(Warning: The following contains virtually no SPOILERS for the recently released 'X-Men: Apocalypse.' Feel free to continue in the knowledge that the only thing it's likely to spoil are box office totals.)
Now, in a world in which Batman v Superman: Dawn of Justice making "only" $871 million worldwide can be considered a major disappointment, and in which Captain America: Civil War breaking a billion in a matter of weeks is seen as entirely predictable, it's probably fair to say that expectations are high when it comes to X-Men: Apocalypse's domestic debut this weekend. The big question, though?
Just How Much Does X-Men: Apocalypse's Opening Weekend Matter?
Here's the thing, though: There are three very different approaches to that question, and each one of them gives a very different answer. As such, let's take a look at all three.
The Egalitarian Approach
By this logic, the bottom line is pretty simple: If you don't make as much money as the movies released around you, then you're not doing all that well. That's the logic behind Batman v Superman's perceived failure — that it didn't make as much money as The Avengers, and thus underachieved. Similarly, the fact that X-Men: Apocalypse seems unlikely to match Deadpool's barnstorming box office success — at least domestically — can be seen as a hint that the movie will, in that sense at least, be a box office disappointment.
In this scenario, anything less than Deadpool's $132 million opening weekend will be a relative failure, and anything less than $100 million or so a catastrophic one.
Alternatively, though, there's also...
The Contextual Approach
By this logic, it really doesn't matter how much money Deadpool, Batman v Superman, Captain America: Civil War or anything else made — with the exception of the previous X-Men movies. If X-Men: Apocalypse makes close to the same amount of money as Days of Future Past did — $233 million domestically, toward a global total of $747 million (just slightly shy of Deadpool's grand total) — then it will surely be seen by Fox as a success, albeit not a runaway one.
In that scenario, beating X-Men: Days of Future Past's $90 million opening weekend would be a notable success, while coming anywhere close to Deadpool's $132 million would be a glorious vindication worthy of a small parade.
The third option, though, is...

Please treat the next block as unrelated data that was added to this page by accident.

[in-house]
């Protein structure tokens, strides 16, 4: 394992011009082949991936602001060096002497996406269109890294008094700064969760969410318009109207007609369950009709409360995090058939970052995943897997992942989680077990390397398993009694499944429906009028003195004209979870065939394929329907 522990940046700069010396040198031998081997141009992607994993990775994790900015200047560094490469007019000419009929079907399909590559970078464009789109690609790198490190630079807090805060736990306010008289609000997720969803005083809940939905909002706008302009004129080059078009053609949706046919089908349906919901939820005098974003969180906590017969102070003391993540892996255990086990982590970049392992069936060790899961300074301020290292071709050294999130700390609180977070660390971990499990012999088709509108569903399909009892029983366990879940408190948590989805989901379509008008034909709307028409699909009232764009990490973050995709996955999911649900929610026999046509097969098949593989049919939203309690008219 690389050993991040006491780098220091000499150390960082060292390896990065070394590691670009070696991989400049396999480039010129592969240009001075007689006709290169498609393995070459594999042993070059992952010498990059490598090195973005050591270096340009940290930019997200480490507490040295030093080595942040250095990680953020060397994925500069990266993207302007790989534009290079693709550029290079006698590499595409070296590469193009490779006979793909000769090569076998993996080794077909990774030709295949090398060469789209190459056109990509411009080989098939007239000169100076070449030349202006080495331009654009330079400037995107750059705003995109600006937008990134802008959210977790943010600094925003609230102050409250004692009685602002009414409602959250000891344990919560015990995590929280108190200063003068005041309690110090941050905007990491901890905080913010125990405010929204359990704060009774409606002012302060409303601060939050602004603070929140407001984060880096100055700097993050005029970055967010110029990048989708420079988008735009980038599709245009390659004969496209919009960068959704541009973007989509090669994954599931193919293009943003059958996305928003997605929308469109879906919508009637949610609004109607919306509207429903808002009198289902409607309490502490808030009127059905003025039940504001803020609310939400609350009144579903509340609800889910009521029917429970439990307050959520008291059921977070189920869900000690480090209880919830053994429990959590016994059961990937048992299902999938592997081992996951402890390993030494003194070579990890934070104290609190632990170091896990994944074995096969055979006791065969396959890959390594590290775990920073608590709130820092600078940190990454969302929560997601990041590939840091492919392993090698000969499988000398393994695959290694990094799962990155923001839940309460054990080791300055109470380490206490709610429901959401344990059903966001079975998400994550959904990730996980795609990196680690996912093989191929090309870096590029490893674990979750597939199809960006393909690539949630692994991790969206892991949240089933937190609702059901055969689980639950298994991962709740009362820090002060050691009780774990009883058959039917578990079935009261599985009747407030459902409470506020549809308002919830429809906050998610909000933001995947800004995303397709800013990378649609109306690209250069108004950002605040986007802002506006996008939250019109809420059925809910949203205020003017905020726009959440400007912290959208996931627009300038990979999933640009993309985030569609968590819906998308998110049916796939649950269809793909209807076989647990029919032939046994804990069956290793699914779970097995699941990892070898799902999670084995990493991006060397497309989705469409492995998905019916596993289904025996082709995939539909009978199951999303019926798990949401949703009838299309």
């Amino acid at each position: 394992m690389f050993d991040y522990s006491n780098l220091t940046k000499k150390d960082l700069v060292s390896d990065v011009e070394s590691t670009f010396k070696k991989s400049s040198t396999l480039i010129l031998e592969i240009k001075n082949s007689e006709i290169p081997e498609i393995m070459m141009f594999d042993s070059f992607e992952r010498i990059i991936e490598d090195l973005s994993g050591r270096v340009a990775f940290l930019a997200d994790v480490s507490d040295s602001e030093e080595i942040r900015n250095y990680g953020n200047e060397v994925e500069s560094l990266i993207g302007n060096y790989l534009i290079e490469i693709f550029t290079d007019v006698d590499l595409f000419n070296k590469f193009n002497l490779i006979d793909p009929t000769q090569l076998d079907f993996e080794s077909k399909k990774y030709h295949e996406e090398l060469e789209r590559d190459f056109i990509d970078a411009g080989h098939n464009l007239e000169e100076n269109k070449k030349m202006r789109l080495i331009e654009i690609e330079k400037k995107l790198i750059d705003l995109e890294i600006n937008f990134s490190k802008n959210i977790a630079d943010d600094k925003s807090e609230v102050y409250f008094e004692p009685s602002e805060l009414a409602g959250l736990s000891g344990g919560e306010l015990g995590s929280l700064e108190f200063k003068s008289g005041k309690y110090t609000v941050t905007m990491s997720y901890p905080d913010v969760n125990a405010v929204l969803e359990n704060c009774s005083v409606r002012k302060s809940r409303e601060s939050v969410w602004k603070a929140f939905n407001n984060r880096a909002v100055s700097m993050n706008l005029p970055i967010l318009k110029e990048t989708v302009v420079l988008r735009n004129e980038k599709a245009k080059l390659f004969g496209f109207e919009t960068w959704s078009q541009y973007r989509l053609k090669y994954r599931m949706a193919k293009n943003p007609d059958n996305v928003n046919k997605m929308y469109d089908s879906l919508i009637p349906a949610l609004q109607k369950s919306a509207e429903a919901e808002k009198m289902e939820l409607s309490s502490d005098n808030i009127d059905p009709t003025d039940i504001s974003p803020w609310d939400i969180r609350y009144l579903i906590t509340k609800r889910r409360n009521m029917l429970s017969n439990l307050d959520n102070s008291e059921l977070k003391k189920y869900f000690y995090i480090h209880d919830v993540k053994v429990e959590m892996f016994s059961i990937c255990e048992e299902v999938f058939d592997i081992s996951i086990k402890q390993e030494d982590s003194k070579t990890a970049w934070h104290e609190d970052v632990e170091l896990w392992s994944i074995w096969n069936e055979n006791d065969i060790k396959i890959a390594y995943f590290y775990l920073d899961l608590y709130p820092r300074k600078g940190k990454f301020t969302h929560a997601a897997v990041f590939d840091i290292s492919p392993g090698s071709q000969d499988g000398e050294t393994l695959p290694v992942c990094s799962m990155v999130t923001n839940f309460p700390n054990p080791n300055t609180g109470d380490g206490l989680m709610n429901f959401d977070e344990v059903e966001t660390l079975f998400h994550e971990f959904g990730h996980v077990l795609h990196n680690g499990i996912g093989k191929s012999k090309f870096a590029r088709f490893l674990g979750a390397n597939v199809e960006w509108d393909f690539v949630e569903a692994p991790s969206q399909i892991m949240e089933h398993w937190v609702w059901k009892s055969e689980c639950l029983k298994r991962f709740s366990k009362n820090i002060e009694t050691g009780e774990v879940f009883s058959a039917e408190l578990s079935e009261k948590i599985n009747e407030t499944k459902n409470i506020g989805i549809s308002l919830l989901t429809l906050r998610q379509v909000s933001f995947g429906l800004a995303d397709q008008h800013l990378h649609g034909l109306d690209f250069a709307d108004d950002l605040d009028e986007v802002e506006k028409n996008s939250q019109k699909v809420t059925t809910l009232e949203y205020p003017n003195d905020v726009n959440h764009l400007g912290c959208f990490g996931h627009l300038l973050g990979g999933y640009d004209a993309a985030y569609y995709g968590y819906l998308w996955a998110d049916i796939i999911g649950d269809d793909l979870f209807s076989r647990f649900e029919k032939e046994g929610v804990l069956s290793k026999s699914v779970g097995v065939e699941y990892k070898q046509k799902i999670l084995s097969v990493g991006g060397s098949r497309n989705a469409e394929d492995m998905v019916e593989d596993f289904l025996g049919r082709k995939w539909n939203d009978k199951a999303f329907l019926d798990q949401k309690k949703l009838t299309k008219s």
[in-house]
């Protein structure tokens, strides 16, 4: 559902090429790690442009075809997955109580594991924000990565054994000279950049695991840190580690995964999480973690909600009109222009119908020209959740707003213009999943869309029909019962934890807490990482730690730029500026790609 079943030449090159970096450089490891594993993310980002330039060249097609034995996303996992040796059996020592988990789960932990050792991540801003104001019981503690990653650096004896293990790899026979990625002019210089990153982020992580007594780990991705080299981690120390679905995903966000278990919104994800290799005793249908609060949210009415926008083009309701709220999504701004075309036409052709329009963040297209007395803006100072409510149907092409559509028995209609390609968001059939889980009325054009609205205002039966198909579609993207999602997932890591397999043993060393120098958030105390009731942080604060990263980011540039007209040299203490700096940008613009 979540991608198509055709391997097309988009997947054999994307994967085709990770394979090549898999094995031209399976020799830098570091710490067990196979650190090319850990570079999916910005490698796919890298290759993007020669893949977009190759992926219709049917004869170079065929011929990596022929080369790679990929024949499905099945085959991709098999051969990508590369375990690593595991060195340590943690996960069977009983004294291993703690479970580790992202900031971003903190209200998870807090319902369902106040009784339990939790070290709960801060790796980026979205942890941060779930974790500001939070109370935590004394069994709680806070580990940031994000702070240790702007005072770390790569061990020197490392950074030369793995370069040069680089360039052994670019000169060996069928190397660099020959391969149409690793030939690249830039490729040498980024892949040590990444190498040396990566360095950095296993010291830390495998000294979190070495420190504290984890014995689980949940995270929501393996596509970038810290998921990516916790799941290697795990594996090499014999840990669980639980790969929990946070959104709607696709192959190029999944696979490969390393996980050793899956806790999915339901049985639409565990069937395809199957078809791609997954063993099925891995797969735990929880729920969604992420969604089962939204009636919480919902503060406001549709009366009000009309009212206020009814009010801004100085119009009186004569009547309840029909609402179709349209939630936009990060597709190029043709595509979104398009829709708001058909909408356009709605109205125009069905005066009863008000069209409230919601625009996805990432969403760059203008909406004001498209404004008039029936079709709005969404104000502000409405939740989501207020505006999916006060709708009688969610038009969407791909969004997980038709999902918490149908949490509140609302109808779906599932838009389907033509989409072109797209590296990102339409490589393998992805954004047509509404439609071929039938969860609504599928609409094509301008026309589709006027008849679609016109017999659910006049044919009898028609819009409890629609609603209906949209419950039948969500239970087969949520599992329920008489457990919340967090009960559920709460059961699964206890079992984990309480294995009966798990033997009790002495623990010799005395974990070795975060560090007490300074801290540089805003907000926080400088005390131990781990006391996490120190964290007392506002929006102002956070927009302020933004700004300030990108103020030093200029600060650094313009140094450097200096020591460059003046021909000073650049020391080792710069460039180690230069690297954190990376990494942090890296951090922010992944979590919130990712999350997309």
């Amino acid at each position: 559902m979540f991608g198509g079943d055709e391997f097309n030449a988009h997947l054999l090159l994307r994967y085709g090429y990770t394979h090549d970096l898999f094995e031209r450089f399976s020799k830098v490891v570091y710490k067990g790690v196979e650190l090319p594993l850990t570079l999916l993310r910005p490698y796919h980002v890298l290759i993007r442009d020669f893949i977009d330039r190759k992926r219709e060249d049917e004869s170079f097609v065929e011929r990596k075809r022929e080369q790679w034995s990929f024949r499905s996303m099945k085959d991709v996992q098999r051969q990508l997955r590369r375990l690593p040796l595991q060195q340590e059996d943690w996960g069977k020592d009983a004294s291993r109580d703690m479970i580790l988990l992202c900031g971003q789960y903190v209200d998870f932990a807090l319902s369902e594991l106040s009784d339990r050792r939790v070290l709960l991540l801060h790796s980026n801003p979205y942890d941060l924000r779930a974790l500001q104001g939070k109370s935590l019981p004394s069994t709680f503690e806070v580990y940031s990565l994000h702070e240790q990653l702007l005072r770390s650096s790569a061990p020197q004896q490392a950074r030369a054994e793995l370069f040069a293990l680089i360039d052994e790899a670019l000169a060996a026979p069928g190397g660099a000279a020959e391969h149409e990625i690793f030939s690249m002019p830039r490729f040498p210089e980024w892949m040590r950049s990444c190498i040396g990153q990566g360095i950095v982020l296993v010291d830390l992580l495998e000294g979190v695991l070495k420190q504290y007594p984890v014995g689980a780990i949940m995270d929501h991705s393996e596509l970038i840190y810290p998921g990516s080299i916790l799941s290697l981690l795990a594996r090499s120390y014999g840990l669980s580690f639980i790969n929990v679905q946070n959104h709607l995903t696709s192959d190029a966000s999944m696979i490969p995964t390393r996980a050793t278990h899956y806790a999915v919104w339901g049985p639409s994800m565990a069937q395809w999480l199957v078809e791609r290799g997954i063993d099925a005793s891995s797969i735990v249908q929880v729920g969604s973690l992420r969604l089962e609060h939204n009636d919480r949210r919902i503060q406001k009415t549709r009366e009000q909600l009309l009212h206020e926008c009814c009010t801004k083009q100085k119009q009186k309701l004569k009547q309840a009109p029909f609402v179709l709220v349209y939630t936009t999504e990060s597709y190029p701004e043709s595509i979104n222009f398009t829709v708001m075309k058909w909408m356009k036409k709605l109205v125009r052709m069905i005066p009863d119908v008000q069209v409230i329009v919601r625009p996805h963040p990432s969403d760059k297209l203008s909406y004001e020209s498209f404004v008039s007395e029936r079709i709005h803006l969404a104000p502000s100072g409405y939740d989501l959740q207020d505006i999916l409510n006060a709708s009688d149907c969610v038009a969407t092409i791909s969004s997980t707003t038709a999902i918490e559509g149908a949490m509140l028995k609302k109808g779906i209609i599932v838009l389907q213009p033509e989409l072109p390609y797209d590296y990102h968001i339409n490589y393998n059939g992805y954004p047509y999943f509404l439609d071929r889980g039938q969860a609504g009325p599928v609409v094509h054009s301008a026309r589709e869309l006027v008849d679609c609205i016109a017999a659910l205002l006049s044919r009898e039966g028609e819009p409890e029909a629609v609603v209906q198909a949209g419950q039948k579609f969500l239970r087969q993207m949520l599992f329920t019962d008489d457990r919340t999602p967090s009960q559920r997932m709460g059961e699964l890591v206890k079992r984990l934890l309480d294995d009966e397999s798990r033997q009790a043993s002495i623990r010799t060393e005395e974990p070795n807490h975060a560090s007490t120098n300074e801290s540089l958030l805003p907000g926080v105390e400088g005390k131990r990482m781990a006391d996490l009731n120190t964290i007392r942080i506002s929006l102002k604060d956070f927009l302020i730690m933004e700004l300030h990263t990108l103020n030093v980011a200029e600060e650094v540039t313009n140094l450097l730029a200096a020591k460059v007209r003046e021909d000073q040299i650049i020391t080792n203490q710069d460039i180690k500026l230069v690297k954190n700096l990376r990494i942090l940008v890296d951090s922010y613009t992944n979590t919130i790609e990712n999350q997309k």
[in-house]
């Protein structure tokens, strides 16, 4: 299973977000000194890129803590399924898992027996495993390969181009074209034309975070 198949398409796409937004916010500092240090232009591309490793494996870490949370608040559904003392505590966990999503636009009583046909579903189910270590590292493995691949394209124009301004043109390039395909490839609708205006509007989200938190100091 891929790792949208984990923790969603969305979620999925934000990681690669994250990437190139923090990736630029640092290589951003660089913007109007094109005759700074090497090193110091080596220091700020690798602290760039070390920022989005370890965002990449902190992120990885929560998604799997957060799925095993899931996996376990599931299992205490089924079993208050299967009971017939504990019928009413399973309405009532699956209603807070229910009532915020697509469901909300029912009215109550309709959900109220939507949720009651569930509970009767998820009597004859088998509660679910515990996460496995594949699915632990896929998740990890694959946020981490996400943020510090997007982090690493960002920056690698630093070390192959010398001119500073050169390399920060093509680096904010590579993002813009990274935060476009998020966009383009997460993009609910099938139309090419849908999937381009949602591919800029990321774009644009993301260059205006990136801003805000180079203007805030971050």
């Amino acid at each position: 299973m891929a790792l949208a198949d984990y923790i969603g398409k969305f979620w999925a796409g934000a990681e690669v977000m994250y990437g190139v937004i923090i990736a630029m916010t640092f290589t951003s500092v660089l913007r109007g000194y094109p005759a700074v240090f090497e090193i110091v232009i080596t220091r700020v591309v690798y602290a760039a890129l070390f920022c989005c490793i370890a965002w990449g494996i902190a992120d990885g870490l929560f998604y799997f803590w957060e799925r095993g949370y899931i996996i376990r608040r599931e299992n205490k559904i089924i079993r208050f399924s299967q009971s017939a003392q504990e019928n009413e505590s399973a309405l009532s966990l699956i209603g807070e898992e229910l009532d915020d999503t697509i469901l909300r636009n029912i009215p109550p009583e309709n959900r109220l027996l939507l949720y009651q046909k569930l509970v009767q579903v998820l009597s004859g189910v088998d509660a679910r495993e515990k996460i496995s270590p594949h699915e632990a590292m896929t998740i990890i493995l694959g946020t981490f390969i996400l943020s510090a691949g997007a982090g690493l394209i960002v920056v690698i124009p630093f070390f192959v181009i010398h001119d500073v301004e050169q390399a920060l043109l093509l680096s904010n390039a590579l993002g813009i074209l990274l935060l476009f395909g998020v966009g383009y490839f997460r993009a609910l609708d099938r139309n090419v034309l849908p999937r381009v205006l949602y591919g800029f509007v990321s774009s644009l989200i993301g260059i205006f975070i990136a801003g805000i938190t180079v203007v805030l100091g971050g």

The Content-Based Approach
By this logic, what matters is less the overall opening weekend, and more what follows after it. After all, the first few days of release are likely to be strong, with the X-Men franchise having historically been largely immune to negative reviews. Instead, what may prove to matter more is the drop off in ticket sales going into the second weekend. Batman v Superman, after all, made a huge amount of money on its opening weekend, but is still widely seen as a disappointment, since its second weekend saw a disproportionately high drop-off in sales, suggesting that fans weren't interested enough to recommend it to their friends (and to return for a second, or third, or twelfth viewing).
In this scenario, it doesn't really matter whether X-Men: Apocalypse makes $90 million or $130 million on its opening weekend. Instead, what really matters is whether it drops off by closer to Batman v Superman's 69 percent, or a more usual 50-60 percent (the window in which both Deadpool and Civil War landed).
Does Any Of That Really Matter, Though?
After all, with strong international box office takings from last weekend, it's entirely possible that the opening weekend of X-Men: Apocalypse will have strikingly little impact on Fox beyond the company's eventual profit margin — with plans for future X-Projects remaining largely unchanged, irrespective of its debut.
With several major X-Men-themed projects — Wolverine 3, Gambit, Deadpool 2 and The New Mutants — all seemingly en route, it's unlikely that anything short of an unexpectedly catastrophic debut (below, say, $70 million) would prompt much in the way of rethinking on Fox's part. Similarly, it seems likely that director Bryan Singer either has a detailed plan for the next movie, or doesn't — and that the narrative is unlikely to change dramatically based on the box office (with focus group feedback and executive opinion likely to play a far bigger role).
Ultimately, though? We'll just have to wait and see how it all plays out.
What to do you think, though?
How much do you think 'X-Men: Apocalypse's' domestic box office debut will impact the future of the franchise?